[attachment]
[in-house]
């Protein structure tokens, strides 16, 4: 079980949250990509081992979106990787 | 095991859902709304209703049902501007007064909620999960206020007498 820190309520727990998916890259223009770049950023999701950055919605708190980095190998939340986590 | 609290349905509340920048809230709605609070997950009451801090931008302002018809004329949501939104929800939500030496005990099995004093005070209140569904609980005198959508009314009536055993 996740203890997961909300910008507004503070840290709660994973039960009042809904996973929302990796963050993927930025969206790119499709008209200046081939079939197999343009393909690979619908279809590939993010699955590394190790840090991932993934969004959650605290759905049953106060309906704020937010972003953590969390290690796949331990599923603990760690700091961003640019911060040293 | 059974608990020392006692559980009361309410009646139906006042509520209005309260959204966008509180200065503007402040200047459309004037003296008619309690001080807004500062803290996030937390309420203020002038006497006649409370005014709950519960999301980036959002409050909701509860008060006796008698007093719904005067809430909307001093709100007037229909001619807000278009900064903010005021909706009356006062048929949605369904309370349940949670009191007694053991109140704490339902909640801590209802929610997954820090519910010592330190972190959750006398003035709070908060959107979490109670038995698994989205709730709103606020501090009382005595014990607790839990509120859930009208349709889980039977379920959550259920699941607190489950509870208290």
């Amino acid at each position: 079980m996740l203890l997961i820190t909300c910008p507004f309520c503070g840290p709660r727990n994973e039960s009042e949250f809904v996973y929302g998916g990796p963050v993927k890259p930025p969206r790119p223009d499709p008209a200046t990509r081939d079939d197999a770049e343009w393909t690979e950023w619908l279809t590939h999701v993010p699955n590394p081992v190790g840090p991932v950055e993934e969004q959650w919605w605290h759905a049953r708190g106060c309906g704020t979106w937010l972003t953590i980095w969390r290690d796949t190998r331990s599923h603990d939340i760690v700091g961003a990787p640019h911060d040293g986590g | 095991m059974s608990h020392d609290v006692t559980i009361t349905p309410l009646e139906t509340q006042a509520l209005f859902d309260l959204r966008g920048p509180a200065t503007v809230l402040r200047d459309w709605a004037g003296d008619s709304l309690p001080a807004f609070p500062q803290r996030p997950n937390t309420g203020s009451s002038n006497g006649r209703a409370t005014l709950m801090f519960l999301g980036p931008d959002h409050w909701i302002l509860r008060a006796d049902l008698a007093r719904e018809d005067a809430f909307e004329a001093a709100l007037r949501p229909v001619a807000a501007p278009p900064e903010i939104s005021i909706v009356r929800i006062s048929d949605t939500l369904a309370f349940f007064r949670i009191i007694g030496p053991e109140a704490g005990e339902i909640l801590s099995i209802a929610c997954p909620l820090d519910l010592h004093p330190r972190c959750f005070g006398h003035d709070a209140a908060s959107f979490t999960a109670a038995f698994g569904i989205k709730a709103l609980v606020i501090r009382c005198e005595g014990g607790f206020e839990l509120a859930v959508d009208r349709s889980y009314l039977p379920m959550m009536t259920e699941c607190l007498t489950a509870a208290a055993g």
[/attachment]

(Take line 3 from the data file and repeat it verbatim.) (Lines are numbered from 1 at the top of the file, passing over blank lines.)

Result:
């Amino acid at each position: 079980m996740l203890l997961i820190t909300c910008p507004f309520c503070g840290p709660r727990n994973e039960s009042e949250f809904v996973y929302g998916g990796p963050v993927k890259p930025p969206r790119p223009d499709p008209a200046t990509r081939d079939d197999a770049e343009w393909t690979e950023w619908l279809t590939h999701v993010p699955n590394p081992v190790g840090p991932v950055e993934e969004q959650w919605w605290h759905a049953r708190g106060c309906g704020t979106w937010l972003t953590i980095w969390r290690d796949t190998r331990s599923h603990d939340i760690v700091g961003a990787p640019h911060d040293g986590g | 095991m059974s608990h020392d609290v006692t559980i009361t349905p309410l009646e139906t509340q006042a509520l209005f859902d309260l959204r966008g920048p509180a200065t503007v809230l402040r200047d459309w709605a004037g003296d008619s709304l309690p001080a807004f609070p500062q803290r996030p997950n937390t309420g203020s009451s002038n006497g006649r209703a409370t005014l709950m801090f519960l999301g980036p931008d959002h409050w909701i302002l509860r008060a006796d049902l008698a007093r719904e018809d005067a809430f909307e004329a001093a709100l007037r949501p229909v001619a807000a501007p278009p900064e903010i939104s005021i909706v009356r929800i006062s048929d949605t939500l369904a309370f349940f007064r949670i009191i007694g030496p053991e109140a704490g005990e339902i909640l801590s099995i209802a929610c997954p909620l820090d519910l010592h004093p330190r972190c959750f005070g006398h003035d709070a209140a908060s959107f979490t999960a109670a038995f698994g569904i989205k709730a709103l609980v606020i501090r009382c005198e005595g014990g607790f206020e839990l509120a859930v959508d009208r349709s889980y009314l039977p379920m959550m009536t259920e699941c607190l007498t489950a509870a208290a055993g």